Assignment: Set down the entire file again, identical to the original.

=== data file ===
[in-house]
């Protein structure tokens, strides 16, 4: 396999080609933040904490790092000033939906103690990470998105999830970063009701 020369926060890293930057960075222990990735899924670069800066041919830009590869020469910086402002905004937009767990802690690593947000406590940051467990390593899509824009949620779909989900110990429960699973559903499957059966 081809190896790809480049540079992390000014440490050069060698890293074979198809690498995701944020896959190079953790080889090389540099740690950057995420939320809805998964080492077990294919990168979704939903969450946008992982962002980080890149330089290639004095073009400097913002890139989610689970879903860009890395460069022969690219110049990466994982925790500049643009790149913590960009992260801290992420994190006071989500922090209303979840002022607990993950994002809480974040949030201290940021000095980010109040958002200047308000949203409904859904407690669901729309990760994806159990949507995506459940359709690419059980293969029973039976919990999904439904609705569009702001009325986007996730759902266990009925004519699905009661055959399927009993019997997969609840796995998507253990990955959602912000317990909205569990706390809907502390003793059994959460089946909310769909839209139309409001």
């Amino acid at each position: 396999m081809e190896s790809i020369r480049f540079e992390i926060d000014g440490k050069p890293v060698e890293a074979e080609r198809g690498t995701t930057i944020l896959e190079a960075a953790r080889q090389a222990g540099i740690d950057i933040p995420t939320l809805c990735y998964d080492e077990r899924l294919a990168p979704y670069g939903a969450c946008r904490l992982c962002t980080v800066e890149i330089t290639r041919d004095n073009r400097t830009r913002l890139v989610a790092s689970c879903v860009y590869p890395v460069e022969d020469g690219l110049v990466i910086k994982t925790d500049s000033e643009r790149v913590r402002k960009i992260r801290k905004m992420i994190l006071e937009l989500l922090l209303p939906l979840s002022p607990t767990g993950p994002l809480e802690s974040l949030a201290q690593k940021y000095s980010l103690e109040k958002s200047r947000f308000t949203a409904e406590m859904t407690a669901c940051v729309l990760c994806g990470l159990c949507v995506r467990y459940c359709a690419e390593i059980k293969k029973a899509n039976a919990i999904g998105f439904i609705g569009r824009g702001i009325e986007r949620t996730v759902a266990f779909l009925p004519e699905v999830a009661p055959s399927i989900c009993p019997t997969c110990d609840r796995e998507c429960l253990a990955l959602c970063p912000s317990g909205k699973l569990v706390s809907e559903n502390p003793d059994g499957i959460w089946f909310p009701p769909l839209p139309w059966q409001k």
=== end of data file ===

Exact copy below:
[in-house]
């Protein structure tokens, strides 16, 4: 396999080609933040904490790092000033939906103690990470998105999830970063009701 020369926060890293930057960075222990990735899924670069800066041919830009590869020469910086402002905004937009767990802690690593947000406590940051467990390593899509824009949620779909989900110990429960699973559903499957059966 081809190896790809480049540079992390000014440490050069060698890293074979198809690498995701944020896959190079953790080889090389540099740690950057995420939320809805998964080492077990294919990168979704939903969450946008992982962002980080890149330089290639004095073009400097913002890139989610689970879903860009890395460069022969690219110049990466994982925790500049643009790149913590960009992260801290992420994190006071989500922090209303979840002022607990993950994002809480974040949030201290940021000095980010109040958002200047308000949203409904859904407690669901729309990760994806159990949507995506459940359709690419059980293969029973039976919990999904439904609705569009702001009325986007996730759902266990009925004519699905009661055959399927009993019997997969609840796995998507253990990955959602912000317990909205569990706390809907502390003793059994959460089946909310769909839209139309409001």
């Amino acid at each position: 396999m081809e190896s790809i020369r480049f540079e992390i926060d000014g440490k050069p890293v060698e890293a074979e080609r198809g690498t995701t930057i944020l896959e190079a960075a953790r080889q090389a222990g540099i740690d950057i933040p995420t939320l809805c990735y998964d080492e077990r899924l294919a990168p979704y670069g939903a969450c946008r904490l992982c962002t980080v800066e890149i330089t290639r041919d004095n073009r400097t830009r913002l890139v989610a790092s689970c879903v860009y590869p890395v460069e022969d020469g690219l110049v990466i910086k994982t925790d500049s000033e643009r790149v913590r402002k960009i992260r801290k905004m992420i994190l006071e937009l989500l922090l209303p939906l979840s002022p607990t767990g993950p994002l809480e802690s974040l949030a201290q690593k940021y000095s980010l103690e109040k958002s200047r947000f308000t949203a409904e406590m859904t407690a669901c940051v729309l990760c994806g990470l159990c949507v995506r467990y459940c359709a690419e390593i059980k293969k029973a899509n039976a919990i999904g998105f439904i609705g569009r824009g702001i009325e986007r949620t996730v759902a266990f779909l009925p004519e699905v999830a009661p055959s399927i989900c009993p019997t997969c110990d609840r796995e998507c429960l253990a990955l959602c970063p912000s317990g909205k699973l569990v706390s809907e559903n502390p003793d059994g499957i959460w089946f909310p009701p769909l839209p139309w059966q409001k």